Not long ago, most people had never even heard of e-mail, much less used it. Yet in the span of a few short years it is everywhere. Virtually everyone now has an e-mail address and internet account. E-mail is still a new form of communication. We are still learning to use and appreciate it with bumps along the way and more to come.
Why has the use of e-mail exploded? Why is e-mail so incendiary? Why do people say things in e-mail that they would never put down on paper? The answer to all three may be the same: e-mail is so fast, so easy, so immediate. Adding to the attraction, e-mail is likely to receive a much faster response than a letter and eliminates the annoying process of "phone tag". It can communicate even lengthy or complicated messages with the detail of a report and the ease of a phone call. As a result, people use it more often and less cautiously.
It is tempting to compose an e-mail message and send it before reflecting on it. People press the "send" button much more quickly and indiscriminately than they sign their name. Those who always review and revise their typewritten correspondence before sending it often think nothing of dashing off an e-mail message. This reflects most peoples' conception of e-mail. They do not consider e-mail to be as formal as a letter that they sign with pen and ink or even a memorandum which they initial. Most people do not intend their e-mail to be read by anyone other than the recipient. E-mail typically feels more private and intimate than even a hallway or conference room conversation or a telephone call.
Unfortunately, common conceptions do not necessarily match reality. Casual e-mail messages become written communications with the click of a "print" button. Even those not printed and theoretically deleted often remain buried (and retrievable) somewhere deep in a hard drive or a routine system backup. The significance of such communications has been played out in numerous court battles and more so every day. Nowhere has this been more ironic than in the highly-publicized battles between Microsoft and its competitors such as Netscape. If anyone should have appreciated the realities of e-mail it should have been these computer industry giants who created the medium. Nevertheless, it has been nothing short of amazing to watch these companies repeatedly become embarrassed and contradicted by their own internal and external e-mail communications.
Many of the more lurid and insidious dangers of e-mail and internet communications have been splashed colorfully across the press. Sexual harassment, discrimination, computer viruses, security, confidentiality, defamation, hackers, copyright, and criminal and tort liability concerns are all very real issues which should concern every employer who provides e-mail capability and internet access for its employees. As a result, every employer should have a written e-mail and internet policy which properly addresses these issues and protects the employer. Such a policy is a vital risk and business management tool. However, the risks posed by these concerns actually pale in comparison to the project delivery risks created when e-mail is used to communicate project-related information.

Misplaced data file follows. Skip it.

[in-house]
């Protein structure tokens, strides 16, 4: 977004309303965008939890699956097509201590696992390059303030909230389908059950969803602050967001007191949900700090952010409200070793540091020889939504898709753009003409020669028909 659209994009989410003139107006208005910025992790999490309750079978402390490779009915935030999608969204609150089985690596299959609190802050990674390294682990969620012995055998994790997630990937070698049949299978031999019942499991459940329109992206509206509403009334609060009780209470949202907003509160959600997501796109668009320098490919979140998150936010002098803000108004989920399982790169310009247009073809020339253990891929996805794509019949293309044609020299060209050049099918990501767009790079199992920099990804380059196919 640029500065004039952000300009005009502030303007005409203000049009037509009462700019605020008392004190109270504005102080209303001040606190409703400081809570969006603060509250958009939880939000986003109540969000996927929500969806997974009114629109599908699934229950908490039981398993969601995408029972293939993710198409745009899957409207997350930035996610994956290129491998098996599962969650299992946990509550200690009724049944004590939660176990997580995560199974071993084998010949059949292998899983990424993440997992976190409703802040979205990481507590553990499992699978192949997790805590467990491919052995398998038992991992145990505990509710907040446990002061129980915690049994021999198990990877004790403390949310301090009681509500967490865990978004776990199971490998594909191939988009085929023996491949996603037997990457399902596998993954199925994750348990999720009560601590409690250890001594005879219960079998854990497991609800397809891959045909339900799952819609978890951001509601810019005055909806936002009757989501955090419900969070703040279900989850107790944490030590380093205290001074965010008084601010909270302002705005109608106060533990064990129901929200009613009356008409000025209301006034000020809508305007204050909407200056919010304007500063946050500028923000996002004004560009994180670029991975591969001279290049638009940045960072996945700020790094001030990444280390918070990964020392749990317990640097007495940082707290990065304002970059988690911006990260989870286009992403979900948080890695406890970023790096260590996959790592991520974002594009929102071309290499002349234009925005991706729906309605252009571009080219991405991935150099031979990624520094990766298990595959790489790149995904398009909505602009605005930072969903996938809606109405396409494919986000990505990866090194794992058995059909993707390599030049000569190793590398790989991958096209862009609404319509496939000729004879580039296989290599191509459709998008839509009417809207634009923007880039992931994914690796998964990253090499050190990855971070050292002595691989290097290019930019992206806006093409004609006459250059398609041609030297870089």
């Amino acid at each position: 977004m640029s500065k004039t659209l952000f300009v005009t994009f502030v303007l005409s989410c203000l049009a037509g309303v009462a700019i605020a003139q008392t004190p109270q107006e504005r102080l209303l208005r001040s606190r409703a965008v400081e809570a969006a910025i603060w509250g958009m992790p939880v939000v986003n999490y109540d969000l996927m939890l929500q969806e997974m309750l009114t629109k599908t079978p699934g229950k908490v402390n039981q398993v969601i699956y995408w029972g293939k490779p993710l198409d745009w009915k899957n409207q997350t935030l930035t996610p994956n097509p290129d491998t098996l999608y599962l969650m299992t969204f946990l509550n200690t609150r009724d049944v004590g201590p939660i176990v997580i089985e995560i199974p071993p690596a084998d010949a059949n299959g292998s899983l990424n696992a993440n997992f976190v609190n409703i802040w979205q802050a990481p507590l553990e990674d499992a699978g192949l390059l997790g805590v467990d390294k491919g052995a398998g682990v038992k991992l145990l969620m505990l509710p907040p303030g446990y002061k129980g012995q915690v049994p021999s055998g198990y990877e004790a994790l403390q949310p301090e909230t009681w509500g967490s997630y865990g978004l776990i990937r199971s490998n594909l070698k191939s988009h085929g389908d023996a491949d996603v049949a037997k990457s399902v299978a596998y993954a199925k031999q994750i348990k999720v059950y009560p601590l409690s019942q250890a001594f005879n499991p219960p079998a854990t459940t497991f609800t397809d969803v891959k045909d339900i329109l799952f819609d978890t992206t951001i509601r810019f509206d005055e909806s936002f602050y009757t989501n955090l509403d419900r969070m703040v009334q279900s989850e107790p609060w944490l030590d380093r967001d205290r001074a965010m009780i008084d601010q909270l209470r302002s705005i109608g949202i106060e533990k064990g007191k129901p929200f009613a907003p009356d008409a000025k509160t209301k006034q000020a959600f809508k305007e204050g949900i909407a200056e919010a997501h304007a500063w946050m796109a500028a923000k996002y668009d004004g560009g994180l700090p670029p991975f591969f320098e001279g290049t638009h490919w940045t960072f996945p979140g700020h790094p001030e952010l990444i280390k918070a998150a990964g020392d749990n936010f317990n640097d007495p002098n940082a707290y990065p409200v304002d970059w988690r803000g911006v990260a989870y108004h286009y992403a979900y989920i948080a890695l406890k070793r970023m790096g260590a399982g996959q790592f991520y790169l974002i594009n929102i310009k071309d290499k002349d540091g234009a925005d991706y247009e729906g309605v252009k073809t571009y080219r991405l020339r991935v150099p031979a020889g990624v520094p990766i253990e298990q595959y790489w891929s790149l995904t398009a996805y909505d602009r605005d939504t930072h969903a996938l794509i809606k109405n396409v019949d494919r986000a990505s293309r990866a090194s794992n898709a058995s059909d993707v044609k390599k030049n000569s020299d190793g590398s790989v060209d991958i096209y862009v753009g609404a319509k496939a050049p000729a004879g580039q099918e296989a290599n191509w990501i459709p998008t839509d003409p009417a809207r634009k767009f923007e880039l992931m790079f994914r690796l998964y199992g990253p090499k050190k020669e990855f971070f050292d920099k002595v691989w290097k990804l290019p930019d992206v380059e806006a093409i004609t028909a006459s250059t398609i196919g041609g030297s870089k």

When e-mail is used as a means to make project-related communications, it is plagued by a number of potential pitfalls. First and foremost are the commonly-held conceptions discussed above that e-mail is an informal and private form of communication. It is not. In addition, few firms have any formal restrictions as to who can communicate with whom and on what subject, using e-mail. Finally, such communications do not always make it to all of those who should be aware of the communication or into the "official" project records. As the use of e-mail continues to expand, such indiscriminate and uncontrolled use of e-mail has led to an increasing series of crises and liabilities. The problem has been most acute in the area of requests for information and clarification, both prior to bidding and during the execution of the work.
As a result, each design firm and/or each project manager should adopt and enforce a detailed, but realistic, policy regarding e-mail which should be communicated to each team member and project participant. The specifics of the policy will necessarily vary according to the nature of the project, the design discipline, and the firm. However, some of the basic components which should be considered in any such plan are as follows:
Procedures to ensure responses or follow-ups to e-mail are documented and included in the project record.
* David A. Ericksen is a member of the law firm of Severson & Werson. Mr. Ericksen leads the Firm's construction and environmental litigation and transactional practice as well as focusing on professional liability and insurance issues. He is a graduate of Boalt Hall School of Law, University of California, Berkeley, a former law clerk to the Washington State Supreme Court, and a member of numerous construction and environmental related professional organizations.
** Severson & Werson has provided legal services in San Francisco for more than fifty years and has recently expanded to Southern California. The firm provides counseling and litigation support to all members of the construction process, including design professionals, construction managers, environmental professionals, owners, contractors, and insurance carriers.